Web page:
java -client -Xms512m -Xmx1024m -classpath $CP $JAVA_OPTIONS olivsoftdesktop.OlivSoftDesktop $HEADLESS_OPTIONS
  elif ...
Notice that /dev/ttyUSB0 is the USB port the GPS in connected on. In this case, the data will be re-broadcasted on TCP, port 7001, as well as on HTTP port 9999.
We will see below how to start the program.

Create an ad-hoc network, from the Raspberry PI

Read this good article.
Make a backup:

 Prompt> sudo cp /etc/network/interfaces /etc/network/interfaces_backup
Then edit (sudo edit) /etc/network/interfaces:

 auto lo
 iface lo inet loopback
 iface eth0 inet dhcp
 auto wlan0
 iface wlan0 inet static
   wireless-channel 1
   wireless-essid RPiOnTheBoat
   wireless-mode ad-hoc
In the lines above, RPiOnTheBoat will be the name of your ad-hoc network.
Restart wlan0 (wlan0 is the name of the wireless network interface).

 Prompt> sudo ifdown wlan0
 Prompt> sudo ifup wlan0
(reboot in case you have an error message)

Then we might need a DHCP Server:

 Prompt> sudo apt-get update
 Prompt> sudo apt-get install dhcp3-server
Then edit (sudo edit) /etc/dhcp/dhcpd.conf

 ddns-update-style interim;
 default-lease-time 600;
 max-lease-time 7200; 
 log-facility local7;
 subnet netmask {
Reboot..., all should be all set!
Let's if that's true.

Run it

Connect the things first:

Only the Wireless dongle is in

Plug the SD Card in (contains the OS)

Plug in the GPS

Connect the power supply
Connecting the power supply will boot the device. Now, wait a couple of seconds for Linux to boot, and we are going to connect to the Raspberry PI from another machine, using ssh.
Notice in the steps above, that there is no mouse, no keyboard, and no screen connected on the Raspberry PI. We could have done so. But we didn't.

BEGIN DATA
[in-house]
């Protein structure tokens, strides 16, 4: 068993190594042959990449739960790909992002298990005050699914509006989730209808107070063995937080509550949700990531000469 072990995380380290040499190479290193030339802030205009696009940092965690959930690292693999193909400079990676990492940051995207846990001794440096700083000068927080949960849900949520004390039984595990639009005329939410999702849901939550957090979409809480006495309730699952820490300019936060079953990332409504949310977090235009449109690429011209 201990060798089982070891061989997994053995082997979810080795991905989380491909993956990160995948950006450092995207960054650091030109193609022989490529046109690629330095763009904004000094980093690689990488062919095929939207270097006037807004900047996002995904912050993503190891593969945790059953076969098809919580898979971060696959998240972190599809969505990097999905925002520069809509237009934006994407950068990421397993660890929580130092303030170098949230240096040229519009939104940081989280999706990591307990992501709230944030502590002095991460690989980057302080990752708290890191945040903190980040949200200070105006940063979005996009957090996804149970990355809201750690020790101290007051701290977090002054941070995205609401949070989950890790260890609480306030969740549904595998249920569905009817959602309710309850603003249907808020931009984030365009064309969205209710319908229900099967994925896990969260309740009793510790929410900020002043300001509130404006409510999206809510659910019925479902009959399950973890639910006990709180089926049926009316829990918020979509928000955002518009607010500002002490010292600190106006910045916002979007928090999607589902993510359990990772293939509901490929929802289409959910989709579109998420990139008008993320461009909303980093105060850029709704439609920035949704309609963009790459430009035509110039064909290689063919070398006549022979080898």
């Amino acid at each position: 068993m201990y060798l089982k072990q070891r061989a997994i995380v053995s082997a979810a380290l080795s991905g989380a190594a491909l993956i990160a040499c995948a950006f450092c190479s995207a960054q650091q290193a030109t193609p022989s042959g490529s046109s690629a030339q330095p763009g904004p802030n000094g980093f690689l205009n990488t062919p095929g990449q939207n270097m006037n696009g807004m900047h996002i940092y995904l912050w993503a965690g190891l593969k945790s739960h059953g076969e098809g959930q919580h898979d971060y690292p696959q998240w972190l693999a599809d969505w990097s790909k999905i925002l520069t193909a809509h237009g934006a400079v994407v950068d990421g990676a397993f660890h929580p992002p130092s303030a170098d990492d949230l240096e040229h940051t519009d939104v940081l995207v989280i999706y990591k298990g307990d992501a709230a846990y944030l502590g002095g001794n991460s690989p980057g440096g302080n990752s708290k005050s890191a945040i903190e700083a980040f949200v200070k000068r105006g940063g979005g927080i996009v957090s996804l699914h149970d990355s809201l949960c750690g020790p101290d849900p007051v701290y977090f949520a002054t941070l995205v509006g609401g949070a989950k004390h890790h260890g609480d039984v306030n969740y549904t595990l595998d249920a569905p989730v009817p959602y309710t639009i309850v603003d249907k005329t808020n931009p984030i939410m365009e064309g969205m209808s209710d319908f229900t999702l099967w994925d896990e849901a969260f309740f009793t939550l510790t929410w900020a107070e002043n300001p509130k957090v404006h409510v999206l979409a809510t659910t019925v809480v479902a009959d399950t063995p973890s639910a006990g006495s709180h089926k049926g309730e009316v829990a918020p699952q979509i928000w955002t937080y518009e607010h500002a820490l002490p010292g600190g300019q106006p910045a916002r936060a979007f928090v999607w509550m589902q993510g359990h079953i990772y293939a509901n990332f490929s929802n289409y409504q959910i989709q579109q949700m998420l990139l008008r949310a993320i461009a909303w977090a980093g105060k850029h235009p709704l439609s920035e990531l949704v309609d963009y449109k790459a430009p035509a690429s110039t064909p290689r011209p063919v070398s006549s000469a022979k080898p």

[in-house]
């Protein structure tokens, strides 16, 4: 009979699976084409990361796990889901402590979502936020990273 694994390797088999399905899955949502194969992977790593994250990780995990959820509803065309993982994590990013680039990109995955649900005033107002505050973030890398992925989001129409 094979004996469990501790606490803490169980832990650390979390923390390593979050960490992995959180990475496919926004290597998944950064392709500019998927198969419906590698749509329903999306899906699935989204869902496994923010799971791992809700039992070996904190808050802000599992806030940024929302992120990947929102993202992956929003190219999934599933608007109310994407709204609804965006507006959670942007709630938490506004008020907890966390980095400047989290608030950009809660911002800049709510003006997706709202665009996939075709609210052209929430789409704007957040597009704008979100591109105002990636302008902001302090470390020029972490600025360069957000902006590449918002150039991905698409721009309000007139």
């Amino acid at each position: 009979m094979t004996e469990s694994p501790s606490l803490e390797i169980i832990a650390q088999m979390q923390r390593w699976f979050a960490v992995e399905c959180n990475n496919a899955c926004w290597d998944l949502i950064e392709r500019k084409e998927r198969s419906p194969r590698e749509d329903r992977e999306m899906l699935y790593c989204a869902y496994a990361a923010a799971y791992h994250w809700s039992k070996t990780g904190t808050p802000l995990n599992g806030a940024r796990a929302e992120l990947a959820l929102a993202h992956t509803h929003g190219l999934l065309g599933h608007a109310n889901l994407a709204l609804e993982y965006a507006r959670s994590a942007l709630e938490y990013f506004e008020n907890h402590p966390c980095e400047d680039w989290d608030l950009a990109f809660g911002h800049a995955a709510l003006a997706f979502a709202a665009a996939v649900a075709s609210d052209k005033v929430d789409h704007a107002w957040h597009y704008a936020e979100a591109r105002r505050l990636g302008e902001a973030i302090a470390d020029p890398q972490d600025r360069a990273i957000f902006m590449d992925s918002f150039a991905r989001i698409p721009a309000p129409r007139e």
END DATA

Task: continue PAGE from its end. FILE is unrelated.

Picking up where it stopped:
To demonstarte the full compatibility of this scenario, we will do the subsequent operations from a Windows box.

Connect to the Raspberry PI's ad-hoc network

The wireless networks are usually available in the Windows taskbar. If not, open your Network Control Panel, you'll find it there.
Notice the network's name (RPiOnTheBoat), this is the one you defined.
Then, we will use ssh (PuTTY) to start the re-broadcast:
Connect with your username (default: pi) and password (default: raspberry), and cd to olivsoft, and start the script olivsoft:

 Prompt> ./olivsoft
It's on its way! You can leave the session if you wish, the process will keep going.
To stop it:
Re-connect on the Raspberry PI with ssh
Find the process, by typing:

 Prompt> ps -ef | grep java    
Then send it a SIGTERM signal:

 Prompt> kill -SIGTERM 2493
Where 2493 is the process id. This way, the process will shut down nicely (by design, it understands that signal, which would be a Ctrl+C from the command line).

The process being up and running, define a network connection in OpenCPN:
Notice the Address, the one you have defined.
Click Apply...
See the top right, the GPS is connected. As you can see in the NMEA log.
You can connect like this with as many devices as you want.

Next, we will try with the full NMEA station, with Pi4j. Then the HTML5 console will also be available, from